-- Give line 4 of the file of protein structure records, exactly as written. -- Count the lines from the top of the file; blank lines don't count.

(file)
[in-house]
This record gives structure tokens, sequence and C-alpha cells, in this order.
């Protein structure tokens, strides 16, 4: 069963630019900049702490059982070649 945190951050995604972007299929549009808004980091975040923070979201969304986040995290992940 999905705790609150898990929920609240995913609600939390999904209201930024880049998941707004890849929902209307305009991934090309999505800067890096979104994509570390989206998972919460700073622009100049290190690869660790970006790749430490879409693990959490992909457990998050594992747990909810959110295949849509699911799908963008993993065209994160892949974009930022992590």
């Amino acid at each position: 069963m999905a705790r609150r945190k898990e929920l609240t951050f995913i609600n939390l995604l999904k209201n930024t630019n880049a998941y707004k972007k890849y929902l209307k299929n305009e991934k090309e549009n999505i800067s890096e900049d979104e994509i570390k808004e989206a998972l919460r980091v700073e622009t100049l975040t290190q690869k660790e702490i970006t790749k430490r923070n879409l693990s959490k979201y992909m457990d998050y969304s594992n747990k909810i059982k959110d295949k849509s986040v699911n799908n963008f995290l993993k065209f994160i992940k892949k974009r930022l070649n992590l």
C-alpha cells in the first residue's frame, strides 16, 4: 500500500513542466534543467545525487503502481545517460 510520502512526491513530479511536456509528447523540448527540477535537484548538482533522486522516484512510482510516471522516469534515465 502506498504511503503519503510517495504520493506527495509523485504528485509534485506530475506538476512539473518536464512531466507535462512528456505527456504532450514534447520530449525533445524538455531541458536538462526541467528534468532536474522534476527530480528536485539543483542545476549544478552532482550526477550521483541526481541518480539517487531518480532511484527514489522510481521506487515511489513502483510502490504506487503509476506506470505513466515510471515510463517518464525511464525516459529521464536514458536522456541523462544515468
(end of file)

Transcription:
């Amino acid at each position: 069963m999905a705790r609150r945190k898990e929920l609240t951050f995913i609600n939390l995604l999904k209201n930024t630019n880049a998941y707004k972007k890849y929902l209307k299929n305009e991934k090309e549009n999505i800067s890096e900049d979104e994509i570390k808004e989206a998972l919460r980091v700073e622009t100049l975040t290190q690869k660790e702490i970006t790749k430490r923070n879409l693990s959490k979201y992909m457990d998050y969304s594992n747990k909810i059982k959110d295949k849509s986040v699911n799908n963008f995290l993993k065209f994160i992940k892949k974009r930022l070649n992590l």